Ever wonder what the difference is between sushi and sashimi? How about roe versus caviar? Us, too! Check out the popular dishes and ingredients making waves on menus across the country to make the most of your next seafood feast.
Ceviche is a dish popular in the coastal regions of Latin America that’s typically made with raw seafood cured in citrus juices — lemon, lime, grapefruit or even orange — and spiced with chili peppers. Other seasonings and herbs like onions and cilantro are often added for an extra kick of flavor.
Photo provided by Mercadito.
At Mercadito in Chicago, guests can choose from four different types — mahi mahi with chile de arbol, shrimp and pickled jalapeño, lobster with grapes or a seafood medley in passion fruit-serrano broth — all tossed with fresh pico de gallo.
Photo provided by Mochica.
In San Francisco, Peruvian hot spot Mochica serves up several tasty combinations including mixed seafood with mussels, clams and shrimp, and Ahi tuna ceviche with toasted nori.
Meaning “raw” in Italian, crudo is raw or almost raw meat or fish, often thinly sliced and lightly dressed with oil (extra-virgin olive oil is the standard), acid (such as lemon or lime juice) and aromatics (fresh herbs). The delicate slices are typically enjoyed as a light first or second course.
Photo provided by MK.
In the crudo at MK in Chicago, the daily catch of fresh seafood is drizzled with lemon Agrumato oil, and ingredients like blistered shishito peppers, seasonal apples or torpedo onion dust.
Photo provided by Dudley Market.
The daily selection of crudo at Dudley Market in LA is always beautifully presented and prepared using only the freshest seafood.
3. Razor clams
Razor clams — which resemble a straight razor when closed — are long, narrow saltwater clams.
Photo provided by Row 34.
Usually served raw or lightly cooked, they’re often topped with a combination of delectable seasonings including toasted bread crumbs or nuts, peppers and spices — like this preparation from Row 34, served only when local, fresh clams are available from Duxbury Bay.
Photo provided by Toro.
Toro in NYC prepares razor clams with piquillo pepper, garlic and lemon — perfect for sharing with friends and a glass of sangria.
The word "roe"refers to the eggs of fish and certain marine animals such as shrimp and scallops. Though “roe” and “caviar” are sometimes used interchangeably, caviar is technically a type of salted roe which comes from wild sturgeon found in the Black Sea or Caspian Sea.
Photo provided by Abe Fisher.
In both cooked and raw forms, roe is often used as bright, briny garnish to add lovely color, flavor and texture to everything from raw tartares to lightly cooked eggs.
Photo provided by Little Park.
In the beetroot tartare at Little Park in NYC, sweet and savory chopped beets are served with horseradish, rye and smoked trout roe.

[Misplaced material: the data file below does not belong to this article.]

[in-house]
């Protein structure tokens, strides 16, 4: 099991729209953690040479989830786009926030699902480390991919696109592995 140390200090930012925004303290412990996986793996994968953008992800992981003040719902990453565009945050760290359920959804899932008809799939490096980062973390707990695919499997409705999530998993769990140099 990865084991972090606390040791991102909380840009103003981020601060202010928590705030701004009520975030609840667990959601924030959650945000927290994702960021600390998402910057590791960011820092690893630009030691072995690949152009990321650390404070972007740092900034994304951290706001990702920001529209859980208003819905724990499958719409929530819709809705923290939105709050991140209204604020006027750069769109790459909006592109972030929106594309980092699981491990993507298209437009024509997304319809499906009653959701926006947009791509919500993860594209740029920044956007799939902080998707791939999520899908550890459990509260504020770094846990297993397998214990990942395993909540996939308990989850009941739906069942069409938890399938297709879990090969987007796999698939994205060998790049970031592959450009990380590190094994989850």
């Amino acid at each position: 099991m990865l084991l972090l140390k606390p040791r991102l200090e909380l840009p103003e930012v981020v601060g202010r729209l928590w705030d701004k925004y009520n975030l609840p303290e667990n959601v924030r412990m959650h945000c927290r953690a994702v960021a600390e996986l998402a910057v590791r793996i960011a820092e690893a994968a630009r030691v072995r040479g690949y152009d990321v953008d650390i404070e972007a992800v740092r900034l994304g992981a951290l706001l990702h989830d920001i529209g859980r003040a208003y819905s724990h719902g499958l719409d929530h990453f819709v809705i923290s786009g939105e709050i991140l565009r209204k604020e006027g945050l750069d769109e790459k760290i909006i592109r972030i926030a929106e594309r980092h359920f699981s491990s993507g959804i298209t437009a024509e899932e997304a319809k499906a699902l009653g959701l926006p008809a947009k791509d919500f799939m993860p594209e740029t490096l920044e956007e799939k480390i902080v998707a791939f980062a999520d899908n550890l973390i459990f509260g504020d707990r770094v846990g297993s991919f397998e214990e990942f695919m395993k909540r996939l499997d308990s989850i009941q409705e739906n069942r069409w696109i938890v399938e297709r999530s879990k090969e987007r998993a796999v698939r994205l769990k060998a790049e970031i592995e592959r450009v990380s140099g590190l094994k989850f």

Sashimi, meaning “pierced body,” is a delicacy of extremely fresh, thinly sliced raw meat or fish. Often served with accompaniments like soy sauce, wasabi paste, fresh ginger and daikon radish, many chefs consider sashimi the finest dish in Japanese formal dining and recommend it be eaten before other strong flavors hit the palate.
Photo provided by Ichi Sushi + Ni Bar. Photo by Alana Hale.
Ichi Sushi + Ni Bar in San Francisco offers seasonal, assorted sashimi to pair with a variety of rolls, skewers, salads and hot entrees.
Photo provided by Abigaile.
At Abigaile in LA, hamachi sashimi is served with cucumber radish and other fresh, seasonal vegetables.
Sushi, as opposed to sashimi, refers to any dish served with vinegared rice. Though raw fish is one traditional sushi component, some types of sushi contain cooked seafood or none at all. Presentations and ingredients vary widely, from petite rolls to palm-sized wraps, tropical fruit to pickled vegetables.
Photo provided by Sushi Dokku.
Sushi Dokku in Chicago delivers endless fresh sushi options — including a stunning Tuna Truffle with seared bigeye tuna, truffle sauce and avocado.
Photo provided by Maruya.
In San Francisco, Maruya features pristine sushi on its nightly omakase (“chef’s choice”) and a la carte menus.
Uni is the Japanese name for the edible part of the sea urchin, specifically the animal’s gonads. The culinary delicacy ranges in color from rich gold to light yellow, has a creamy consistency and has a slightly sweet yet briny taste.
Sea urchin with uni inside.
It’s often added as a final flourish to top off lots of dishes including pastas, toasts and even waffles!
Photo provided by Ox & Son.
Ox & Son in LA dishes out delicious Uni & Eggs — soft eggs and sea urchin atop black bread.
Photo provided by Yona.
At Yona in Washington D.C., the uni waffles come with a schmear of taramasalata (cured roe spread) and a dollop of caviar.